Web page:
Background: The objective of the current study was to analyze the long-term local control and complications in a series of patients who were treated with radiotherapy for benign skull base meningiomas.
Methods: Between January 1984 and July 2001, 101 patients were treated with radiotherapy alone (n = 66) or after undergoing subtotal resection (n = 35). Sixty-one patients had previously untreated tumors, and 40 patients had tumors that were recurrent after prior surgery. Patients had follow-up from 0.6 years to 19 years (median, 5.1 years). The follow-up of living patients ranged from 1.3 years to 19 years (median, 5.4 years).
Results: The long-term local control rates were 95% at 5 years, 92% at 10 years, and 92% at 15 years. Multivariate analysis of local control revealed that none of the parameters evaluated significantly influenced this endpoint. The cause-specific survival rates were 97% at 5 years, 92% at 10 years, and 92% at 15 years; and the absolute survival rates were 86% at 5 years, 71% at 10 years, and 62% at 15 years. Multivariate analysis of cause-specific survival revealed that only gender significantly influenced this endpoint (P = 0.0185). Severe complications were observed in eight patients, and three patients experienced complications that were fatal.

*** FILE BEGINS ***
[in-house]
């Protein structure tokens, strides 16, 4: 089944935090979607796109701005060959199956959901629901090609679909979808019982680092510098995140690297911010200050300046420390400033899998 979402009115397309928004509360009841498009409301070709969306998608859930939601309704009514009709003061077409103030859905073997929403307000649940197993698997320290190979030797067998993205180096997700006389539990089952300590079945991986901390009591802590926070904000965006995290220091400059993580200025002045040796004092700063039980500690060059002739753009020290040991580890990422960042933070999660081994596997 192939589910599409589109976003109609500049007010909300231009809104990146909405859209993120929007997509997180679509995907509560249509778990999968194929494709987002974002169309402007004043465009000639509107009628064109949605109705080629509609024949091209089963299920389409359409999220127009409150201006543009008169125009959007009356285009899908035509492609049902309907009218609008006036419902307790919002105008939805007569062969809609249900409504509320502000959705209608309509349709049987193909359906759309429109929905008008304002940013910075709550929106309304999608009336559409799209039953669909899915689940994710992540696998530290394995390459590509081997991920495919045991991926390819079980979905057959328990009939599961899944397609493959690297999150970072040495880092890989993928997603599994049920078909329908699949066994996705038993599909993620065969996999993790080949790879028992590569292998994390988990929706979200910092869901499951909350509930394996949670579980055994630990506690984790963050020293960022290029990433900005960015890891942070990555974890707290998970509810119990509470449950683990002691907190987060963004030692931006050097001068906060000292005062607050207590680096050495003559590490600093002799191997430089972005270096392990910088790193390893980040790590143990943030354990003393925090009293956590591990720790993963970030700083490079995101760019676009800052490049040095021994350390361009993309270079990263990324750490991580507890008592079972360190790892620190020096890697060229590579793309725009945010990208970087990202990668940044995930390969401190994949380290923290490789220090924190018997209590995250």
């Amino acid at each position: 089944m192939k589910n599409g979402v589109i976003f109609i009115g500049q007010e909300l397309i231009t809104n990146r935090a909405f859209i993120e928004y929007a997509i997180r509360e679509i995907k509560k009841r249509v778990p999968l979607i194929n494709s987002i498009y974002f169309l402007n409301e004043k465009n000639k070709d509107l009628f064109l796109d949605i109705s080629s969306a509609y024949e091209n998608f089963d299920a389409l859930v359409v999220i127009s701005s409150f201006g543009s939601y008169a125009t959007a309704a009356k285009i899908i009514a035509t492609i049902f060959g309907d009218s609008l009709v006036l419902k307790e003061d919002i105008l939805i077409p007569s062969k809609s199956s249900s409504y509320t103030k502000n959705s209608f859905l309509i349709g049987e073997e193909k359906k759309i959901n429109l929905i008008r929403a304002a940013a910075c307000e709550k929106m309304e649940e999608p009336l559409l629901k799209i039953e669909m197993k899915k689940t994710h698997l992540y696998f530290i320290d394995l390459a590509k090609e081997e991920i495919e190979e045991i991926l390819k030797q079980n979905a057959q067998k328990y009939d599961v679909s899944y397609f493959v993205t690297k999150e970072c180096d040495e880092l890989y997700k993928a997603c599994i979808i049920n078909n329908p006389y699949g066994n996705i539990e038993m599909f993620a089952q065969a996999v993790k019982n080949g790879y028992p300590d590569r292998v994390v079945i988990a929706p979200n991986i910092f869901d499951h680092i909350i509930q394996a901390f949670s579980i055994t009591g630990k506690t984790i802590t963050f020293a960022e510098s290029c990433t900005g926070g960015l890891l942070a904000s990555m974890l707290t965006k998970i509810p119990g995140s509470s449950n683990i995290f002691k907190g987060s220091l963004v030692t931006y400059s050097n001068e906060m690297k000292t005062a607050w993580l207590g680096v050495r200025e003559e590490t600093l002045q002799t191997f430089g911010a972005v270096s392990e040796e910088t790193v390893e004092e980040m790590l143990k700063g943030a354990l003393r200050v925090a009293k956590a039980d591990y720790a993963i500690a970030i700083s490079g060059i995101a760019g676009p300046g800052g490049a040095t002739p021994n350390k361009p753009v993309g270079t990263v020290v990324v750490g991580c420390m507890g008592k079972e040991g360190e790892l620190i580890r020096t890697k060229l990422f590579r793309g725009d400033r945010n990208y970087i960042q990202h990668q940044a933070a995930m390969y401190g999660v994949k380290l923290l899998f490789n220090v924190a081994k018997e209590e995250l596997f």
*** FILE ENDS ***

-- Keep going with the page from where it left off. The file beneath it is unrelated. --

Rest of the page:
Conclusions: The probability of long-term progression-free survival after radiotherapy exceeded 90% and was comparable to the results of complete resection and radiosurgery. Subtotal resection was useful for decompressing the tumor if improvement in neurologic function was anticipated after surgery. Extensive subtotal resection may result in permanent neurologic deficits and did not improve long-term local control.
Copyright 2003 American Cancer Society.DOI 10.1002/cncr.11645